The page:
I read this article when it was released and was upset when I saw the results for this mutation. So sorry to hear that your sonís increased sweat test correlated with the other 2 patients in the study with A445E who started Kalydeco. I can only imagine how devastating this was for you to find out when youíve had such high hopes all of these years. I passed on your sonís response to someone involved with clinical trials at the CFF. Hopefully Vertex or CFF will start tracking real world results with these drugs.

    I have the full article if you want me to share it with you. The authors give a possible explanation for the unexpected results. I canít say I completely understand the explanation. But what is clear is just how complex this disease is on the molecular level.

    Try not to lose hope. I think N-of-1 trials are coming soon and that way they will be able to test these new drugs directly on a patientís cells to see if thereís a response. Is your sonís second mutation df508? If so, do you think you will try VX-661 when itís hopefully approved?
    Hi Jricci,
    Thanks so much for the comments and for the reply! Yes, I would love to see the full article. I had tried to get my son in that original quoted study but we are on opposite coasts so it didn't work out. I did send a note to Dr Nielson, study lead already as well.
    As for his other mutation, unfortunately, it's a frameshift and not DF508. It would be interesting to see if the combo of VX-661 with Ivacaftor can offset what's happening with Ivacaftor alone.

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    Quote Originally Posted by RWCO View Post
    I am not a medical doctor but I have a daughter with a residual function mutation and have read EVERYTHING for the past 11 years about ivacaftor. I would caution you not to stop ivacaftor without getting an opinion from an informed CF doctor in a larger clinic with experience with patients with residual function on ivacaftor. The effects of ivacaftor cannot be assessed after only 2 weeks with only one sweat test. It is also highly possible, indeed probable, that your son's sweat chloride level went up naturally from his original test 8 years ago. Sweat chloride can increase with age, especially with residual function mutations, CFTR function is highly variable. I would want a sweat test immediately prior to starting ivacaftor and another one a couple of months later to assess the influence of ivacaftor.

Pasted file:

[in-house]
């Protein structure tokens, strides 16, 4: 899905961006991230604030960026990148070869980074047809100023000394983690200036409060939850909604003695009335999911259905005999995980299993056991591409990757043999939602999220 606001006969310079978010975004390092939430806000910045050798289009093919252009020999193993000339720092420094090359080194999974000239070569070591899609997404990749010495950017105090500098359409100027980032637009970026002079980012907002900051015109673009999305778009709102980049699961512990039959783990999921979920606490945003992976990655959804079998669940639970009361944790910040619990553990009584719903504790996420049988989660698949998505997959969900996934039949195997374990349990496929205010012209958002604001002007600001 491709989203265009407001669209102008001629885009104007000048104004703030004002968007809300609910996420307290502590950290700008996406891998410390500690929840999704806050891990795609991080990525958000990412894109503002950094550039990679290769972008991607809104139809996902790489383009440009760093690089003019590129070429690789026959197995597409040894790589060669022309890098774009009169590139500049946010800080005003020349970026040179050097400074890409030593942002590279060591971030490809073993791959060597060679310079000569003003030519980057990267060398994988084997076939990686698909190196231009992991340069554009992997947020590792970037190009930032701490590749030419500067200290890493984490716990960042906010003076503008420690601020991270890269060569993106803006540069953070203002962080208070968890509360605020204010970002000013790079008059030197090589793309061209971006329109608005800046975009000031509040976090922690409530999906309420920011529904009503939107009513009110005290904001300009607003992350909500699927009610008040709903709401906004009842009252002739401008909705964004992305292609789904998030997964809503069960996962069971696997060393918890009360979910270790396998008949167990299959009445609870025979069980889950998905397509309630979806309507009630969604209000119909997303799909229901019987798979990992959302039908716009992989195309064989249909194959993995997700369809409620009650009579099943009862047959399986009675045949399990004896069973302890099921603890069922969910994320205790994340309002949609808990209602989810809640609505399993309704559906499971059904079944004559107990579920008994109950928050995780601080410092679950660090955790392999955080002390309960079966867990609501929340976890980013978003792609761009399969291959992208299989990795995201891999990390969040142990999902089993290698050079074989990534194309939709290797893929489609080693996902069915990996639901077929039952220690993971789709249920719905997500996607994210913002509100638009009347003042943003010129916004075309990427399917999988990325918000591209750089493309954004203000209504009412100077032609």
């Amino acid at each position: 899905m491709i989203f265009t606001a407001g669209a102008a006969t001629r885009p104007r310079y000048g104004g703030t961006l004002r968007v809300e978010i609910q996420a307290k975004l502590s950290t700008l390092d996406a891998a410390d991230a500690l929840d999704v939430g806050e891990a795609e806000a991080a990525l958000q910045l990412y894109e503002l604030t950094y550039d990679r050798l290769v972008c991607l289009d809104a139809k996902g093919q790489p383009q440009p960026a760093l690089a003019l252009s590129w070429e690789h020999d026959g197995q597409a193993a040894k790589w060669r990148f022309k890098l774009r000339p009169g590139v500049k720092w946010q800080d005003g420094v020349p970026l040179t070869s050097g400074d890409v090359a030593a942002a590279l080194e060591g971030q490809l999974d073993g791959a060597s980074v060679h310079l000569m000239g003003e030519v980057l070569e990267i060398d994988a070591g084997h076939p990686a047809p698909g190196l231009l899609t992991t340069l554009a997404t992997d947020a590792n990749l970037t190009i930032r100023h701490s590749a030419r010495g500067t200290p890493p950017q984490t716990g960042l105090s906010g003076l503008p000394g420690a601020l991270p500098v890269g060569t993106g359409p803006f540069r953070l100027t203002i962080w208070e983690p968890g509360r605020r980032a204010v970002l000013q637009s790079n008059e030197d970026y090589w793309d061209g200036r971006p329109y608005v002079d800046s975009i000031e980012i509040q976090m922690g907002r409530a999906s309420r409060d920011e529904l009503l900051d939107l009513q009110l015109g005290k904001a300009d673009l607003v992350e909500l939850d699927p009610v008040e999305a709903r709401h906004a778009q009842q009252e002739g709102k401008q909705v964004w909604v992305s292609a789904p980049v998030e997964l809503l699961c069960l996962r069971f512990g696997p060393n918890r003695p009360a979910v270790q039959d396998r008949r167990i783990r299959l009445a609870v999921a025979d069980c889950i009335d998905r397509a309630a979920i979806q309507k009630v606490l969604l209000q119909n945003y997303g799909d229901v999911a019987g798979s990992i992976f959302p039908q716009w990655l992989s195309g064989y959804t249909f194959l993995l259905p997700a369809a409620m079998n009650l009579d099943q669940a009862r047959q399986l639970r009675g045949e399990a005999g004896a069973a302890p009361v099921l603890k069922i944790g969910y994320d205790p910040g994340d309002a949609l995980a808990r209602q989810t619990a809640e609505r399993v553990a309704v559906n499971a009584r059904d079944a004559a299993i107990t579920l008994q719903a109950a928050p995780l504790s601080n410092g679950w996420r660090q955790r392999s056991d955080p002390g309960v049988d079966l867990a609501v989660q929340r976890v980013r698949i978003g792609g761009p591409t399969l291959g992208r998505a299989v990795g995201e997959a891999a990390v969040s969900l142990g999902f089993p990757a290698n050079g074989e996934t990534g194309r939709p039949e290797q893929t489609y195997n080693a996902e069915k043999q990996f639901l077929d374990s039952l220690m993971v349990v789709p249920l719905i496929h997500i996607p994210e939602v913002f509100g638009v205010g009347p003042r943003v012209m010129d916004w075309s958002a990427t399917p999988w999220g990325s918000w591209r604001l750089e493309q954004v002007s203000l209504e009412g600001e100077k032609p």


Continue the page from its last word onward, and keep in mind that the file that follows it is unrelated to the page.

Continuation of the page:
Hi RWCO,
    We work with one of the best CF centers in the country - Boston Children's Hospital. Can you please share a reference that details how chloride levels rise over time? From every study I have seen with this defect, the average chloride level is exactly what my son's was when he had it originally done. Additionally, every Ivacaftor study I have seen shows chloride levels hitting near peak effectiveness at the first test, 2 weeks in. Here's an example:
    https://www.biologycorner.com/worksh..._fibrosis.html

    Based on the small clinical study and our own results, I think it would be unconscionable to further risk my son's health with what is currently known without further study and understanding of what's going on.
    Last edited by knobby; 06-14-2017 at 08:07 AM.

  6. #6
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    Quote Originally Posted by knobby View Post
    Hi Jricci,
    Thanks so much for the comments and for the reply! Yes, I would love to see the full article. I had tried to get my son in that original quoted study but we are on opposite coasts so it didn't work out. I did send a note to Dr Nielson, study lead already as well.
    As for his other mutation, unfortunately, it's a frameshift and not DF508. It would be interesting to see if the combo of VX-661 with Ivacaftor can offset what's happening with Ivacaftor alone.
    Sure, send me a personal message with your e-mail address and I'll send you the article. It's in pdf format so it has to be e-mailed as an attachment.
    45 y/o with CF (R334W and DF508)